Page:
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Living In Holland 

By: Elizabeth Rogge, Washington, USA
2006 Travel and Transitions travel story contest participant

Living with a family in a foreign country is a wonderful way to gain an understanding of another culture.

One summer I was a leader for The Experiment in International Living, and I was asked to take a group of ten college students to Holland.

During our orientation in Putney, Vermont, we were challenged to immerse ourselves in the Dutch culture. We were told to look upon our host families as a second family and not to think of ourselves as guests.

After flying to Belgium and attending another orientation, we took a bus to Masstricht. There, we found our new families anxiously awaiting our arrival. They treated us like we were coming home from college, rather than strangers coming to stay with them.

I stayed with Nellie, my co-leader, and her family. Nellie had made arrangements for our group to travel, with members of our host families, around the Netherlands visiting castles, windmills, markets, and other interesting and historical places. We stayed in youth hostels where we met other young people from around the world. We rode bicycles through the countryside and into Germany. It was so enriching to have our Dutch sisters with us as we toured their country. It was and experience you could never get with an organized tour.

As leader of the group, it was my responsibility to hold weekly meetings with just the Americans. During the first meeting, the group talked about all the differences they had observed about the Dutch. They said they still felt like guests, because that' s the way their families treated them.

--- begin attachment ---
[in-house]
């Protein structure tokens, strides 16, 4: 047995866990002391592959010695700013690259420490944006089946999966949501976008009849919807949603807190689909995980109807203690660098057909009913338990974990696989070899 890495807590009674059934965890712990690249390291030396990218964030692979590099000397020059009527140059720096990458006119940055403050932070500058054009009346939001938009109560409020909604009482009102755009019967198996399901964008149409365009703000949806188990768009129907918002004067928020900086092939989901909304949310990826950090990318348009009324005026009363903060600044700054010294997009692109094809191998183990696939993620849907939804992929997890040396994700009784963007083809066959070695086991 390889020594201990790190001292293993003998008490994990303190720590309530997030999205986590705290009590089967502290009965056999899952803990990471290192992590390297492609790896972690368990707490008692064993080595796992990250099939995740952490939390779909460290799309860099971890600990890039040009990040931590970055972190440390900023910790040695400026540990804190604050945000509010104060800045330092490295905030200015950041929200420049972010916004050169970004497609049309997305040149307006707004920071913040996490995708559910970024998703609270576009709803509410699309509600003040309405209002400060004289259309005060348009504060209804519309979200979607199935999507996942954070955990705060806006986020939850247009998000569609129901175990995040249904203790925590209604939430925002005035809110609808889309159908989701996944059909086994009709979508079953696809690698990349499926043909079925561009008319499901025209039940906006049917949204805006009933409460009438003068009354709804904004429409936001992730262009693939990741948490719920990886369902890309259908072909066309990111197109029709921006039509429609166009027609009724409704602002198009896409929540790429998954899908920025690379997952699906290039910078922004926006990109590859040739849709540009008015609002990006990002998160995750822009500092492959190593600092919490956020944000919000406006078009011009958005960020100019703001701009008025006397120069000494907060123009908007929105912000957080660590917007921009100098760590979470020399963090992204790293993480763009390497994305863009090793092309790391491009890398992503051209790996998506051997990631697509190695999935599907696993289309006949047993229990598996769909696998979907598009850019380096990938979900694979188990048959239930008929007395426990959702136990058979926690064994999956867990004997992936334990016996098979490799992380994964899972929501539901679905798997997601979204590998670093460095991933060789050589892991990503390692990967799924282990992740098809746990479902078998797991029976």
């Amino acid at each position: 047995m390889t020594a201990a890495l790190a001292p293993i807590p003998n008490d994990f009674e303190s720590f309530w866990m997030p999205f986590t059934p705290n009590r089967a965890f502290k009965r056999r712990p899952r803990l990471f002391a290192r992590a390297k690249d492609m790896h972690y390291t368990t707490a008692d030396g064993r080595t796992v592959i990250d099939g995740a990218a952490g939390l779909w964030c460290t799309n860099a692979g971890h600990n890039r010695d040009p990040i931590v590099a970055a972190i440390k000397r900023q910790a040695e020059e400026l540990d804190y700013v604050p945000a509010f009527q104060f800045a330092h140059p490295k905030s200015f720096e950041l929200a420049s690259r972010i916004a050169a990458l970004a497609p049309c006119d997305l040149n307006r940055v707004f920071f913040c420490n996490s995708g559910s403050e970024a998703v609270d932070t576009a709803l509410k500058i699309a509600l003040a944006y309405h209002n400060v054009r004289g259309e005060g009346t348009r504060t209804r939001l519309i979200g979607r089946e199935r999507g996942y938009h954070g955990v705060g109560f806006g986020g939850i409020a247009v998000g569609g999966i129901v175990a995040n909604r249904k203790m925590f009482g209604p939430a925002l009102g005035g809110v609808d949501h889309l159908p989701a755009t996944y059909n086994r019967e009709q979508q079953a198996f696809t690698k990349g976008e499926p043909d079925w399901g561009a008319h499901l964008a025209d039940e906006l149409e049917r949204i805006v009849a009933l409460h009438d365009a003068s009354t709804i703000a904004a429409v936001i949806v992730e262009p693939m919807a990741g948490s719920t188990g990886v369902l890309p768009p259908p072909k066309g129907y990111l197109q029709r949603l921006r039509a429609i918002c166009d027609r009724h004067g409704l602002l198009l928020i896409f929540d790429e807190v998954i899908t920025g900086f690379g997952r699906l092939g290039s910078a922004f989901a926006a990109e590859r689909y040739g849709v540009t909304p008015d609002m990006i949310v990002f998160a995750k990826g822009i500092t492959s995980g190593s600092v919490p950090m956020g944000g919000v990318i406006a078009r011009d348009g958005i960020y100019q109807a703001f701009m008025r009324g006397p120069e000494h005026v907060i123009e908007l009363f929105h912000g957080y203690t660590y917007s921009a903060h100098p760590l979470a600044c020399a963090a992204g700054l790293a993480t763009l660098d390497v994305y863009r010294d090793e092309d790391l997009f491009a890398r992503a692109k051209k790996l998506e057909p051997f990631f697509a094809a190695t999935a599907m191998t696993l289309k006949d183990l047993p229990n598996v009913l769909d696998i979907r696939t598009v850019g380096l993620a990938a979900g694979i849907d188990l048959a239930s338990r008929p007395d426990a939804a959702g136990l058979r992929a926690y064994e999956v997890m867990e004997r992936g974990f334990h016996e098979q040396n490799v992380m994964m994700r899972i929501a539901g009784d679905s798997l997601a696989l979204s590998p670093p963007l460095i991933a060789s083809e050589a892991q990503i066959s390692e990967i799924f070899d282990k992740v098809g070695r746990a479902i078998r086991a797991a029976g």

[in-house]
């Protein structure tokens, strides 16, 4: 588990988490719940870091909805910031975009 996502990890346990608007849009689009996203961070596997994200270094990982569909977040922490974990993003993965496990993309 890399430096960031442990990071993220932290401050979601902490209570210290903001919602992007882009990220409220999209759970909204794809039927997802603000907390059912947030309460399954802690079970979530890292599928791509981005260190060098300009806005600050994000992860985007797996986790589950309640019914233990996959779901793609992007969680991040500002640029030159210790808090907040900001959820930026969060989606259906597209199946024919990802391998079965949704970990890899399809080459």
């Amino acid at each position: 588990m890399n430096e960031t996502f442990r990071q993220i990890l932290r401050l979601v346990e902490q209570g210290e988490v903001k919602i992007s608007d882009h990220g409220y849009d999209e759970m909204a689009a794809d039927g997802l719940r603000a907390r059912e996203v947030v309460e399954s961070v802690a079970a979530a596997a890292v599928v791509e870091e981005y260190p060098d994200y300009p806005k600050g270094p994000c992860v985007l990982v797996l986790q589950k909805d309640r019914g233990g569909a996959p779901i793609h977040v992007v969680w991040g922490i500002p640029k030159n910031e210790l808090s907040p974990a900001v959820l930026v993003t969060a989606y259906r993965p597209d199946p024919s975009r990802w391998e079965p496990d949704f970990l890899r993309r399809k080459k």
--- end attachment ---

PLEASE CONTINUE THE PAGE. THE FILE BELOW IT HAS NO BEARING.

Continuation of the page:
By the end of the second week, the group was no longer finding differences between Americans and the Dutch. Now they were pointing out the similarities. They realized that the differences they had observed were due to individual family traditions and that they could not generalize that all the Dutch were the same. They discovered that members of their new families had some of the same hopes, dreams, and aspirations that they also had.

It wasn' t long after the American students began to notice the similarities between themselves and their host families that they no longer felt like guests in their Dutch homes. Now they felt a part of their new families and found themselves calling their host parents "mother" and "father".

I felt a part of my Dutch family the first night I was in their apartment. We were sitting at the dining table when Anton, my six year old brother, said, "Why should we learn to speak English? I think she should learn to speak Dutch."

I asked Anton, "Will you teach me to speak Dutch?" He agreed to be my teacher and taught me many words and phrases. Every day Anton would ask me, "Wat is dit?" And then he would make me repeat my answer until I had the correct pronunciation. He was a tough teacher, but he also was a lovable brother!

Our two month stay in our adopted country came to an end, all too soon. When the day of our departure arrived, my Dutch mother hugged me and said, "Remember, Lizzy, love is deeper that any ocean," Tears still come to my eyes, as I recall my Dutch mother and the love I have for her and the rest of my Dutch family.


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